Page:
report detailing the effect that the release of these
controlled substances would have on the surrounding community. Section 202
of this Act would, however, restrict FOIA
requests to these reports, which the bill’s drafters refer to as “a roadmap
for terrorists.” By reducing public access to
“read-only” methods for only those persons “who live and work in the
geographical area likely to be affected by a worst-case
scenario,” this subtitle would obfuscate an established level of
transparency between private industry and the public.
Section 301-306, “Terrorist Identification Database”: These sections
authorize creation of a DNA database on
“suspected terrorists,” expansively defined to include association with
suspected terrorist groups, and noncitizens suspected of
certain crimes or of having supported any group designated as terrorist.
Section 312, “Appropriate Remedies with Respect to Law Enforcement
Surveillance Activities”: This section would
terminate all state law enforcement consent decrees before Sept. 11, 2001,
not related to racial profiling or other civil rights
violations, that limit such agencies from gathering information about
individuals and organizations. The authors of this statute
claim that these consent orders, which were passed as a result of police
spying abuses, could impede current terrorism
investigations. It would also place substantial restrictions on future
Section 405, “Presumption for Pretrial Detention in Cases Involving
Terrorism”: While many people charged with
drug offenses punishable by prison terms of 10 years or more are held
before their trial without bail, this provision would create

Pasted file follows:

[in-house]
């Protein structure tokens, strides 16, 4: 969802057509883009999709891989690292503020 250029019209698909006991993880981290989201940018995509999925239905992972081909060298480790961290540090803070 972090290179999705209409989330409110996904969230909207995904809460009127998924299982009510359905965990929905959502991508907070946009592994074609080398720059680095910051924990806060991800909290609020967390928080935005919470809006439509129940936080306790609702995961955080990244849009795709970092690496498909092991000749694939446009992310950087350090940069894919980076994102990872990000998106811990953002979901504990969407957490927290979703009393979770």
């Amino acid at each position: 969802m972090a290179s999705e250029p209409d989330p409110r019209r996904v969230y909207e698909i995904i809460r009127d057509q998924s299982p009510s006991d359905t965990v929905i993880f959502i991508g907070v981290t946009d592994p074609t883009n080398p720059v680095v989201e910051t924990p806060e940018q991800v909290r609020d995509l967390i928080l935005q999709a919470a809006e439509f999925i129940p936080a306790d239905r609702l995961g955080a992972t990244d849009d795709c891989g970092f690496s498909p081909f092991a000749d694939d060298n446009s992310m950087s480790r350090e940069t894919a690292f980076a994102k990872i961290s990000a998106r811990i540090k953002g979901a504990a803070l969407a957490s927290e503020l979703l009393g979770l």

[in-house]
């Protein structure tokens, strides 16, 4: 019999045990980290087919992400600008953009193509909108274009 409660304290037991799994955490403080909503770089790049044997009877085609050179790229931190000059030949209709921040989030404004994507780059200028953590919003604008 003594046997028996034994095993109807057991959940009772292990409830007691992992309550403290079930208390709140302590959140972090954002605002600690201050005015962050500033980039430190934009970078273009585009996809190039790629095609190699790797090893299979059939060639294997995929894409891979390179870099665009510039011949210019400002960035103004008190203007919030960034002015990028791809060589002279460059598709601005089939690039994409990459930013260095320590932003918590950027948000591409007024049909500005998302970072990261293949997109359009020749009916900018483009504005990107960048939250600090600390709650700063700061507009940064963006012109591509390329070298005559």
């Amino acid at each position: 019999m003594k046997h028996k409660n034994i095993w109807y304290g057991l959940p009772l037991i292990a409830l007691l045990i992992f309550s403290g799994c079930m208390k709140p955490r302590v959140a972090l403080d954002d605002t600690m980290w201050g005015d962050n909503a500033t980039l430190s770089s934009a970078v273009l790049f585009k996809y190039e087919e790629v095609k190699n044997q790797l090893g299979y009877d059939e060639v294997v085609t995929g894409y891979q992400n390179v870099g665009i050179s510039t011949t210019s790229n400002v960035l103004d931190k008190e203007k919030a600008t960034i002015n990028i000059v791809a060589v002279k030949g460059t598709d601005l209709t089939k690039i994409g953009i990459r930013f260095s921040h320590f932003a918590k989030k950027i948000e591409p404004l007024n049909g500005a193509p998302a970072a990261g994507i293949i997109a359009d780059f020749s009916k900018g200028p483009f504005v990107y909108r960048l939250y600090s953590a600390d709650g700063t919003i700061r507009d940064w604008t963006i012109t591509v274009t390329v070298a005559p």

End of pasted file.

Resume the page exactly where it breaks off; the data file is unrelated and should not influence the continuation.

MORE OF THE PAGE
a comparable statute for those suspected of terrorist activity. The reasons
for presumptively holding suspected terrorists before
trial, the Justice Department summary memo states, are clear. “This
presumption is warranted because of the unparalleled
magnitude of the danger to the United States and its people posed by acts
of terrorism, and because terrorism is typically
engaged in by groups – many with international connections – that are often
in a position to help their members flee or go into
Section 501, “Expatriation of Terrorists”: This provision, the drafters
say, would establish that an American citizen could
be expatriated “if, with the intent to relinquish his nationality, he
becomes a member of, or provides material support to, a group
that the United Stated has designated as a ‘terrorist organization’.” But
whereas a citizen formerly had to state his intent to
relinquish his citizenship, the new law affirms that his intent can be
“inferred from conduct.” Thus, engaging in the lawful
activities of a group designated as a “terrorist organization” by the
Attorney General could be presumptive grounds for
The Domestic Security Enhancement Act is the latest development in an
18-month trend in which the Bush Administration has
sought expanded powers and responsibilities for law enforcement bodies to
help counter the threat of terrorism.
The USA Patriot Act, signed into law by President Bush on Oct. 26, 2001,
gave law enforcement officials broader authority to
conduct electronic surveillance and wiretaps, and gives the president the